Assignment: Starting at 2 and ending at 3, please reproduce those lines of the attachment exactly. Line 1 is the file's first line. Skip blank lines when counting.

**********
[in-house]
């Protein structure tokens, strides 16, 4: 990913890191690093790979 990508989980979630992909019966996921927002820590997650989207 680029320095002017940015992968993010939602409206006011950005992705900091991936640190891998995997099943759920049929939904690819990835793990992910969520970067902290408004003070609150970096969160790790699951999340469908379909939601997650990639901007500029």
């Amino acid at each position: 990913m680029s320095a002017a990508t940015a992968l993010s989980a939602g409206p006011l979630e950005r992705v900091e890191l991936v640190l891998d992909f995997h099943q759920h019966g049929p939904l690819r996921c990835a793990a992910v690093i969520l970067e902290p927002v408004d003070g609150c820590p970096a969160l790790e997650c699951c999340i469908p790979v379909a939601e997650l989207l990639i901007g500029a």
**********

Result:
């Protein structure tokens, strides 16, 4: 990913890191690093790979 990508989980979630992909019966996921927002820590997650989207 680029320095002017940015992968993010939602409206006011950005992705900091991936640190891998995997099943759920049929939904690819990835793990992910969520970067902290408004003070609150970096969160790790699951999340469908379909939601997650990639901007500029």
């Amino acid at each position: 990913m680029s320095a002017a990508t940015a992968l993010s989980a939602g409206p006011l979630e950005r992705v900091e890191l991936v640190l891998d992909f995997h099943q759920h019966g049929p939904l690819r996921c990835a793990a992910v690093i969520l970067e902290p927002v408004d003070g609150c820590p970096a969160l790790e997650c699951c999340i469908p790979v379909a939601e997650l989207l990639i901007g500029a």